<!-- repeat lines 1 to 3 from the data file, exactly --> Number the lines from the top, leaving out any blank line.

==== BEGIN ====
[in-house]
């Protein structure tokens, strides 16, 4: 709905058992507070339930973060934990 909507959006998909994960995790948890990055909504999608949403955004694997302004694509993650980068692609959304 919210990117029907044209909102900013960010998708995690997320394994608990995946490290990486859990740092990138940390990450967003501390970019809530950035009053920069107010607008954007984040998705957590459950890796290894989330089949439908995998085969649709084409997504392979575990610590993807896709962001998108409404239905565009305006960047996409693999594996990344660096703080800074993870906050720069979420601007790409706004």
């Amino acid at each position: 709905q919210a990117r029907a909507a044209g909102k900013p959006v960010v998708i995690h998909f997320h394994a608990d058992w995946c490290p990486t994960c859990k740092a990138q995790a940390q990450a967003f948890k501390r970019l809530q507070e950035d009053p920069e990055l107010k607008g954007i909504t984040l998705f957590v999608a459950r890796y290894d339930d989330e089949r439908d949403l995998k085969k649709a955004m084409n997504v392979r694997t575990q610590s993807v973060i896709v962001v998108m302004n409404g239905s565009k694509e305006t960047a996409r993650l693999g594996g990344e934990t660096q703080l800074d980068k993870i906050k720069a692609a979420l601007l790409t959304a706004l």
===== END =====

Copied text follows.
[in-house]
């Protein structure tokens, strides 16, 4: 709905058992507070339930973060934990 909507959006998909994960995790948890990055909504999608949403955004694997302004694509993650980068692609959304 919210990117029907044209909102900013960010998708995690997320394994608990995946490290990486859990740092990138940390990450967003501390970019809530950035009053920069107010607008954007984040998705957590459950890796290894989330089949439908995998085969649709084409997504392979575990610590993807896709962001998108409404239905565009305006960047996409693999594996990344660096703080800074993870906050720069979420601007790409706004």
């Amino acid at each position: 709905q919210a990117r029907a909507a044209g909102k900013p959006v960010v998708i995690h998909f997320h394994a608990d058992w995946c490290p990486t994960c859990k740092a990138q995790a940390q990450a967003f948890k501390r970019l809530q507070e950035d009053p920069e990055l107010k607008g954007i909504t984040l998705f957590v999608a459950r890796y290894d339930d989330e089949r439908d949403l995998k085969k649709a955004m084409n997504v392979r694997t575990q610590s993807v973060i896709v962001v998108m302004n409404g239905s565009k694509e305006t960047a996409r993650l693999g594996g990344e934990t660096q703080l800074d980068k993870i906050k720069a692609a979420l601007l790409t959304a706004l």